Bucking the industry trend of decreasing video subscribers, Time Warner Cable added 32,000 residential TV customers in 2015. Reuters/Brendan McDermid

It isn’t quite time for the pay-TV industry to face the armies of analysts and shareholders waiting to drive down stock prices based on fears of cord-cutting (annual earnings reports won’t be released until closer to the end of the month), but Time Warner Cable has some good news to share. And Rob Marcus, the company’s chairman and CEO, said Monday he could no longer contain it.

Time Warner Cable, he said, actually added 32,000 net residential TV subscribers in 2015.

"We’re especially pleased that we were able to add residential video customers for the first time in nine years — a real milestone for our company and the industry," Marcus said in a statement. "Ordinarily we wouldn’t announce subscriber results until our earnings release, but given our results, I couldn’t wait to thank the team for its outstanding performance."

This is the first annual increase in net video subscribers by any cable provider since 2009, according to research from Leichtman Research Group (LRG). The last company to post an increase was Insight Communications, which was acquired by TWC in 2011. If you’re looking for the last net increase for a major cable player, says LRG President and Principal Analyst Bruce Leichtman, you’d have to go back to 2006, when Comcast and Cablevision posted gains. Comcast is the largest U.S. cable provider; TWC is the second largest.

And yet the clamor over cord-cutting is sure to continue.

Seasonal Affective Disorder, But For Companies

Pay-TV is a seasonal business that nearly always sees a downswing in the second and third quarters, and an upswing in the first and fourth. In the past, those lows were mostly offset by the highs. The last couple years, though, have seen the pendulum swinging less and less high.

The source for this growth probably isn't higher consumer demand. Rather, Leichtman says, the net adds are likely attributable to a shift in TWC’s business strategy — to push bundled internet and TV services. “They were really focusing on broadband, in many cases at the expense of the video side,” he adds.

As a result, 27.9 percent of TWC’s broadband customers are internet-only subscribers, meaning they don’t also get TV from TWC. For Comcast, which is much more aggressive about bundling its services, that percentage is only 18.8 percent.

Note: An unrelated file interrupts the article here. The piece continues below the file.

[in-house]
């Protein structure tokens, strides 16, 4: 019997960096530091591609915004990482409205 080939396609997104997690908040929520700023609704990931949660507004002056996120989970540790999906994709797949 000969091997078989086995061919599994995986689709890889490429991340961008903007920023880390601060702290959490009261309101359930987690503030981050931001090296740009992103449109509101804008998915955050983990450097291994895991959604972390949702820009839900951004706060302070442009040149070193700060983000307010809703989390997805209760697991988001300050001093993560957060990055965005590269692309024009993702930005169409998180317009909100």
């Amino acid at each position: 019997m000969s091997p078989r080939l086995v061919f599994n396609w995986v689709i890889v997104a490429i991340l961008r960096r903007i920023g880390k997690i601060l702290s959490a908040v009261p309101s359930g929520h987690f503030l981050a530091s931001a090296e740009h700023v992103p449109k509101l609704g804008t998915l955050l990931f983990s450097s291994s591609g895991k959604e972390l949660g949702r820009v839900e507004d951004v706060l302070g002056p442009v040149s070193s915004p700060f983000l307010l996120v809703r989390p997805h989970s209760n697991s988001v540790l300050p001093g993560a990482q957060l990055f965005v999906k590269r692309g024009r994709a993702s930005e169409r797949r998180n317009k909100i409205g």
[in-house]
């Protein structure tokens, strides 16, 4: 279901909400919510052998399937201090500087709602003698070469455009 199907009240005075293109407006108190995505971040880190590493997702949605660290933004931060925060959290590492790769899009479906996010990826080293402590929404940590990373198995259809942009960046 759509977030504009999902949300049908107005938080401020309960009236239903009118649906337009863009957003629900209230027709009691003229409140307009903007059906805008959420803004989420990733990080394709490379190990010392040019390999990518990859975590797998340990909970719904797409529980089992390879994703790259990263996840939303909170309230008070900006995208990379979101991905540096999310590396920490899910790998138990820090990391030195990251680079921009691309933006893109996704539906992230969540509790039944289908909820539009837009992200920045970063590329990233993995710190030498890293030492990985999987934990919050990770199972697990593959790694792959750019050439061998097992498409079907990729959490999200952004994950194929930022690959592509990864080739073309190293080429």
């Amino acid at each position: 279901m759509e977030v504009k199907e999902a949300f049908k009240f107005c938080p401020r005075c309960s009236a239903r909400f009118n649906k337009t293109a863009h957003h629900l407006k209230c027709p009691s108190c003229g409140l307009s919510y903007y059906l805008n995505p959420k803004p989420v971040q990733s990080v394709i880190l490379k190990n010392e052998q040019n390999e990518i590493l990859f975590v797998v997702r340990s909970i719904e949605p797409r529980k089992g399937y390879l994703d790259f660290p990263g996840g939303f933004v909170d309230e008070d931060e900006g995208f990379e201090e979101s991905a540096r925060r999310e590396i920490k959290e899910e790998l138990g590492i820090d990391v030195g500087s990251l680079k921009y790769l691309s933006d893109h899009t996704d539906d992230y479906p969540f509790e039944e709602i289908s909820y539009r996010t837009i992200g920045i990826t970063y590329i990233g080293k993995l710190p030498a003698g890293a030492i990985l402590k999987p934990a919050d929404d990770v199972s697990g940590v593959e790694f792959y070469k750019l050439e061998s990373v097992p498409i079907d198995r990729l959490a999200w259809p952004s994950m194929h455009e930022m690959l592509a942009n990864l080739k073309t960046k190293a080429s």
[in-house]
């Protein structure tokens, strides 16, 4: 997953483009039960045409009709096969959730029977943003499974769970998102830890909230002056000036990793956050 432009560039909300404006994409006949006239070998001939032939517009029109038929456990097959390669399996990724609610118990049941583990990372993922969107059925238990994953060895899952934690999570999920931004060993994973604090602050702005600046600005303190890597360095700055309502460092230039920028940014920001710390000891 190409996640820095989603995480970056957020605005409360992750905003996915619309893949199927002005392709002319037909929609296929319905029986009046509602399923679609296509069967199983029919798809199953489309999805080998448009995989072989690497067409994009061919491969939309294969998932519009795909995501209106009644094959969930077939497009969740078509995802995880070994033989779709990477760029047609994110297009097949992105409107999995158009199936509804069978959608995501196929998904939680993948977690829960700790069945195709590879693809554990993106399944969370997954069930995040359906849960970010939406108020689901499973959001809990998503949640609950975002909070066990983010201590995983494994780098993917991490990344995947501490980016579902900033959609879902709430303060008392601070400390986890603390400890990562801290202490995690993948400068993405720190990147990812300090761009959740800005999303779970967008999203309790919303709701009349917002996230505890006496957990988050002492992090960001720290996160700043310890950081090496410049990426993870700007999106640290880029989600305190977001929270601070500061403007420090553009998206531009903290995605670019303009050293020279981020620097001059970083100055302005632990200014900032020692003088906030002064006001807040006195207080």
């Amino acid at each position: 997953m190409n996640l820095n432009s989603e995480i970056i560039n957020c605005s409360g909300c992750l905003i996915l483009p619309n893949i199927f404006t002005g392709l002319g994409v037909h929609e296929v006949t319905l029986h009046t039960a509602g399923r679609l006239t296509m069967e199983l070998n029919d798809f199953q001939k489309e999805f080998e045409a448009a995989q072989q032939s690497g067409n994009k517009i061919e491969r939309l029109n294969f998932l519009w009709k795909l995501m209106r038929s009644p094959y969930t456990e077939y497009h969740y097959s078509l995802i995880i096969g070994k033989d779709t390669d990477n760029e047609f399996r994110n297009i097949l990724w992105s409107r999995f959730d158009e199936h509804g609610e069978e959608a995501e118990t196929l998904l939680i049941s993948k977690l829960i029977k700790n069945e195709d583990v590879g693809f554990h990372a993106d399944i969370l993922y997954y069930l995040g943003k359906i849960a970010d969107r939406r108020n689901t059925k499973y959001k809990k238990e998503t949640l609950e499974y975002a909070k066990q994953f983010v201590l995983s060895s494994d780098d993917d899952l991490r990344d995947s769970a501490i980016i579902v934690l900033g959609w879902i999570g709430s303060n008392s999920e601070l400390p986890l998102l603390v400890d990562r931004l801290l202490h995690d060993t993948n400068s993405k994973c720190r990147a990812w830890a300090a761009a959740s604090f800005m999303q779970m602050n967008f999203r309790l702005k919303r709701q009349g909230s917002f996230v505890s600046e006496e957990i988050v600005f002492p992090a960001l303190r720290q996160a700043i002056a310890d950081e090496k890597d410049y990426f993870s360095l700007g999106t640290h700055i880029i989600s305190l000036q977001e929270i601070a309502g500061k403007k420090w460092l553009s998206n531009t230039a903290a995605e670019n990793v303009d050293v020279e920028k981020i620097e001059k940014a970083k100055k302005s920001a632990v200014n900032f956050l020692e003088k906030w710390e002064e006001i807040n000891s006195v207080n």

The shift took place around the time Time Warner Cable and Comcast were attempting to merge. Like someone attempting to impress a potential romantic partner by binging on his or her favorite TV show, TWC adopted Comcast’s more bundle-centric approach to bringing in new customers. Comcast’s bid for TWC fell apart amid regulatory scrutiny in April 2015, but TWC has a new dance partner, Charter Communications, which has a similar pro-bundle strategy, and so TWC has stayed that course. Charter will likely see net adds as well, for the same reason as TWC.

“There’s tremendous power in the bundle,” Leichtman says. What he’s referring to isn’t the programming bundle everyone’s fighting over these days — which channels a provider carries — but the package of services offered by companies: TV plus internet, or TV plus internet plus phone, or some other combination thereof. Paying $30 per month more for TV and a landline and broadband than you would for broadband alone is still an attractive option for many consumers.

However, this doesn’t mean that the pay-TV industry overall is growing. “It’s interesting, but let’s not assume it means the end of cord-cutting,” Leichtman cautions.

Winners and Losers

The more likely scenario is that TWC’s gain is someone else’s loss. The losers in this case are probably telecommunications providers like Verizon FiOS and AT&T U-Verse. That segment saw a loss of 49,000 video subscribers in the third quarter of 2015.

“Share-shifting has been happening for the last year,” Leichtman says, sounding slightly annoyed at the wild mood swings of industry swamis. Share-shift happens when a sector becomes oversaturated, which many industry observers agree happened in the mid-to-late 2000s, and it’ll only continue, resulting in a Darwinian struggle as the industry naturally contracts.

“Are TV losses increasing? Yes,” says Leichtman. “But at a slower pace.”